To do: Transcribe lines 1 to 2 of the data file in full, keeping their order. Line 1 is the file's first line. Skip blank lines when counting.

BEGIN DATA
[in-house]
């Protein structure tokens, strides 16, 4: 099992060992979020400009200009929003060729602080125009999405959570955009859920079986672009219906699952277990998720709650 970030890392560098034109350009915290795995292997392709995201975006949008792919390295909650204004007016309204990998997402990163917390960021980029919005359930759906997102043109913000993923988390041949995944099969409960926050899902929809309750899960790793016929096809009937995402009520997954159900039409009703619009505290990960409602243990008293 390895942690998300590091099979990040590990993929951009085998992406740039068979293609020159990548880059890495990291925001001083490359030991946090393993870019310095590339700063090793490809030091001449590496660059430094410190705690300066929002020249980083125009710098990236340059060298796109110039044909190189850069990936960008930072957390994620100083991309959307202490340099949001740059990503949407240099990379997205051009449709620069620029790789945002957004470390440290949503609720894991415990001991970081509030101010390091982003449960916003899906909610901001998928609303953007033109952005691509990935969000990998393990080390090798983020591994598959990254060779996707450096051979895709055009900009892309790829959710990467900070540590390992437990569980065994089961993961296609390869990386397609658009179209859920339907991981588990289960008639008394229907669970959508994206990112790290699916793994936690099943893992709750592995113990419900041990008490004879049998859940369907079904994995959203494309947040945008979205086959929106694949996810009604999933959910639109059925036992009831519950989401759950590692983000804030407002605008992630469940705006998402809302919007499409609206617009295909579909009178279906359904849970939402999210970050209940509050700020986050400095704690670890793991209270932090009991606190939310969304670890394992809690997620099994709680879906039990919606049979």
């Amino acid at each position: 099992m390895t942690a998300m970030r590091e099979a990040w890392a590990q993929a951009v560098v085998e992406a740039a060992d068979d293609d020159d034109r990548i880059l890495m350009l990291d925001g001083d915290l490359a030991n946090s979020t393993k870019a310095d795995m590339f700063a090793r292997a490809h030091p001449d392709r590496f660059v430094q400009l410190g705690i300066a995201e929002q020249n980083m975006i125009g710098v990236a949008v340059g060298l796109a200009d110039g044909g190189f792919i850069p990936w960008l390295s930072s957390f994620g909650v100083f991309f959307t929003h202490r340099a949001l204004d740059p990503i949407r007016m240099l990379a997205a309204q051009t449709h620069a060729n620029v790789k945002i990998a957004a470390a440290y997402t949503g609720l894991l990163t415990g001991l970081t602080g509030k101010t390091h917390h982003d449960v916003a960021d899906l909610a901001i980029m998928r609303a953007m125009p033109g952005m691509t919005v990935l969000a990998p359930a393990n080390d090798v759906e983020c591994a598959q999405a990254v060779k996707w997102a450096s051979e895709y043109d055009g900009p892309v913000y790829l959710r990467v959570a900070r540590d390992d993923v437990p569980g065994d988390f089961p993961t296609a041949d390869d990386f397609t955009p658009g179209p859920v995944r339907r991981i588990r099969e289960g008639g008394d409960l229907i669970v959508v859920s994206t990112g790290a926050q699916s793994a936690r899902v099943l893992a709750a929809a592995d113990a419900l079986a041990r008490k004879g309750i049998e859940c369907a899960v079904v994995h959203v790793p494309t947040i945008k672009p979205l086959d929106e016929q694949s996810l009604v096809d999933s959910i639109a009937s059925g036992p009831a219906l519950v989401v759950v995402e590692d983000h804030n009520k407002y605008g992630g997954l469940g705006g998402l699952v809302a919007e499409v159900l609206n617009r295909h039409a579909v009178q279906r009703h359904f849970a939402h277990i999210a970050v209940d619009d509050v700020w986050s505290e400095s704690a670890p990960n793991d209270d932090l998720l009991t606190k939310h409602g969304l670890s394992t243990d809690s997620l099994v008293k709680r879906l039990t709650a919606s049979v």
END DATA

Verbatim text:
[in-house]
């Protein structure tokens, strides 16, 4: 099992060992979020400009200009929003060729602080125009999405959570955009859920079986672009219906699952277990998720709650 970030890392560098034109350009915290795995292997392709995201975006949008792919390295909650204004007016309204990998997402990163917390960021980029919005359930759906997102043109913000993923988390041949995944099969409960926050899902929809309750899960790793016929096809009937995402009520997954159900039409009703619009505290990960409602243990008293 390895942690998300590091099979990040590990993929951009085998992406740039068979293609020159990548880059890495990291925001001083490359030991946090393993870019310095590339700063090793490809030091001449590496660059430094410190705690300066929002020249980083125009710098990236340059060298796109110039044909190189850069990936960008930072957390994620100083991309959307202490340099949001740059990503949407240099990379997205051009449709620069620029790789945002957004470390440290949503609720894991415990001991970081509030101010390091982003449960916003899906909610901001998928609303953007033109952005691509990935969000990998393990080390090798983020591994598959990254060779996707450096051979895709055009900009892309790829959710990467900070540590390992437990569980065994089961993961296609390869990386397609658009179209859920339907991981588990289960008639008394229907669970959508994206990112790290699916793994936690099943893992709750592995113990419900041990008490004879049998859940369907079904994995959203494309947040945008979205086959929106694949996810009604999933959910639109059925036992009831519950989401759950590692983000804030407002605008992630469940705006998402809302919007499409609206617009295909579909009178279906359904849970939402999210970050209940509050700020986050400095704690670890793991209270932090009991606190939310969304670890394992809690997620099994709680879906039990919606049979």